The imposition of tariffs on EU steel has, unsurprisingly, caused a chorus of wailing from the trading partners affected, but most noticeably from the EU. With the EU facing the reality of losing the British contribution (15.35% of the EU budget), they will rely on the wealthy nations to pick up the slack and the extra that they want – for the unwritten rule of EU budgets is that they must be fed and fattened regardless of the cost. In reality this means Germany, and with the German steel industry employing 85,000 workers, the last thing they need is to have the markets for their products shrunk. Trump is a shrewd negotiator, and is demonstrating that he isn’t bluffing by giving the rest of the world a glimpse of the strength of his hand. This is not the start of a trade war, it’s merely a continuation of negotiations, and at the moment he looks like a cat playing with a bird.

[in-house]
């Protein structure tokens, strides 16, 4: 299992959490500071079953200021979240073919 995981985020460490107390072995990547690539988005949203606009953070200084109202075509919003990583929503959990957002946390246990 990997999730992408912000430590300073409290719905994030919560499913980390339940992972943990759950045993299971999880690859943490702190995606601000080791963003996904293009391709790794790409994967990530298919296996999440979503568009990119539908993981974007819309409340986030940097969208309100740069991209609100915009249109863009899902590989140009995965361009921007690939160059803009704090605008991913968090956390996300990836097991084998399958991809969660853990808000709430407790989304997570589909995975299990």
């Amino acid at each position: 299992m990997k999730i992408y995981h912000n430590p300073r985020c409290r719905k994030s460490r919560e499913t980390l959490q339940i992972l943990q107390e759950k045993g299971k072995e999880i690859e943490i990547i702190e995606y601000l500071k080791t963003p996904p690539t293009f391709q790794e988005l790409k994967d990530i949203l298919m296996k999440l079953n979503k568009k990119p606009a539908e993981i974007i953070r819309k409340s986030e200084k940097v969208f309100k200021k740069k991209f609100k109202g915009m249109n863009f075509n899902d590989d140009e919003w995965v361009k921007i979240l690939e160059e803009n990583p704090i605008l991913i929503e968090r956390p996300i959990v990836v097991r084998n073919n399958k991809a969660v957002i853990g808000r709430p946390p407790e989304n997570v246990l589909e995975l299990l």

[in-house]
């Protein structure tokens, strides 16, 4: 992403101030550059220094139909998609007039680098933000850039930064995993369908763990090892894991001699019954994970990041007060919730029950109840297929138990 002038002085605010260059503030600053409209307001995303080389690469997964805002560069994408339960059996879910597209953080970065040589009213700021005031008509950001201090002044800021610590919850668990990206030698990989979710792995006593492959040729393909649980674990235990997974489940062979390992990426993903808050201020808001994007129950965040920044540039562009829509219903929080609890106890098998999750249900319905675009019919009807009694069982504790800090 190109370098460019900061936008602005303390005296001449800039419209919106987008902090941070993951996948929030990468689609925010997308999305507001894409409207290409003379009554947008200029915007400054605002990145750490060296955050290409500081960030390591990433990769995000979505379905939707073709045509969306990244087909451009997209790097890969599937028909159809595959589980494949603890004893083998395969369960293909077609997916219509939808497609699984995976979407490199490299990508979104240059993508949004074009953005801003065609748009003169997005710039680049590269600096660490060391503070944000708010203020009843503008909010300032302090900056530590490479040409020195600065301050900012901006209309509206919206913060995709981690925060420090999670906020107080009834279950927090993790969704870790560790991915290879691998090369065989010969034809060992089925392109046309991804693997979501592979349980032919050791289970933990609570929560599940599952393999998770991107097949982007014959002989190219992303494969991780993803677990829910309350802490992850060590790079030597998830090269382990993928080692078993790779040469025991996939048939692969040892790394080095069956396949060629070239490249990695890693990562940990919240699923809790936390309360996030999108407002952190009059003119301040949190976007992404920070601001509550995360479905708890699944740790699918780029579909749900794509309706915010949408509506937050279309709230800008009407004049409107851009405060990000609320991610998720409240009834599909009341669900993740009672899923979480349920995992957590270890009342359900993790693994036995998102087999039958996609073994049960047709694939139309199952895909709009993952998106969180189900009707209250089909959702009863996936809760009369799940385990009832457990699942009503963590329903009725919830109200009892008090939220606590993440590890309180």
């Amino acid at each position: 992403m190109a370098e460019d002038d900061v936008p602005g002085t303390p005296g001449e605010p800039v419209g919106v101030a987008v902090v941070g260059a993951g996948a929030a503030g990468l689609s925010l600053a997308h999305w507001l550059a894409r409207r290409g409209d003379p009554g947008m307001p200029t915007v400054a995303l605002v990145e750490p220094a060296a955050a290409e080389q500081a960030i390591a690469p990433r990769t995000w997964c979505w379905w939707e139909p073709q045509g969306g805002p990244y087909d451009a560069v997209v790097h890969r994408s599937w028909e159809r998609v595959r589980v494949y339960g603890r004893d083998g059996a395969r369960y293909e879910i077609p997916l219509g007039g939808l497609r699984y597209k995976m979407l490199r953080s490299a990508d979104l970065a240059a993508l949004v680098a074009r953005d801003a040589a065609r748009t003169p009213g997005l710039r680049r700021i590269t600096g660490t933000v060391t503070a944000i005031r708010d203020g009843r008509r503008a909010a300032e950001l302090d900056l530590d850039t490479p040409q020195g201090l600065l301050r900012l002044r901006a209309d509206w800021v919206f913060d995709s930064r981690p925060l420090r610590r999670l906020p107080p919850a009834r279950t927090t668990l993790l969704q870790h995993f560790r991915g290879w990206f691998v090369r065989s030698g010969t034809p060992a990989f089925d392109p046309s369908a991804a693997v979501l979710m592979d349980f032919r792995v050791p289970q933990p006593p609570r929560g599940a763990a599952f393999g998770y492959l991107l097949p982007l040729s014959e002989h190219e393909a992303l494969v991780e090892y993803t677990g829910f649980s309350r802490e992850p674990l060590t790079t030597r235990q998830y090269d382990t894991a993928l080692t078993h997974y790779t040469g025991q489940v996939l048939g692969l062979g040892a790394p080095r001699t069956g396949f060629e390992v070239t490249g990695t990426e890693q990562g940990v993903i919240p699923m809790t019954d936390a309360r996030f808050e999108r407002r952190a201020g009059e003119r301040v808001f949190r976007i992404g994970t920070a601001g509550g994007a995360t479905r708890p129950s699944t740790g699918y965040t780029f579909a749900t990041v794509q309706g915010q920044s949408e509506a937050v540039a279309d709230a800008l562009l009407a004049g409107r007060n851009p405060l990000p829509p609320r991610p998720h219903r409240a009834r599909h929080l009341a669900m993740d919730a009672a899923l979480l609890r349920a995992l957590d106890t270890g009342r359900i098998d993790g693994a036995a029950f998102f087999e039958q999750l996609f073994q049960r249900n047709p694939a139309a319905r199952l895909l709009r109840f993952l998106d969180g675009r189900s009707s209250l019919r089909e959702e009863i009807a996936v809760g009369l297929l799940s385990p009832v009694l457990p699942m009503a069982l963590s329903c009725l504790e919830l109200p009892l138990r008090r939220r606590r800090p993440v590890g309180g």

The imposition of tariffs has also done nothing to hurt the domestic popularity of the President, with even the New York Times – who make no attempt at impartiality - forced to admit that the economy/ employment figures are a matter of wonder. This has fed through to the Stock Markets, with both the Dow and the S&P continuing to look strong. The FX markets have been more mixed, with the dollar showing its familiar pattern of wins & losses. In this context the conventional wisdom to look for the trends in other markets will serve you well.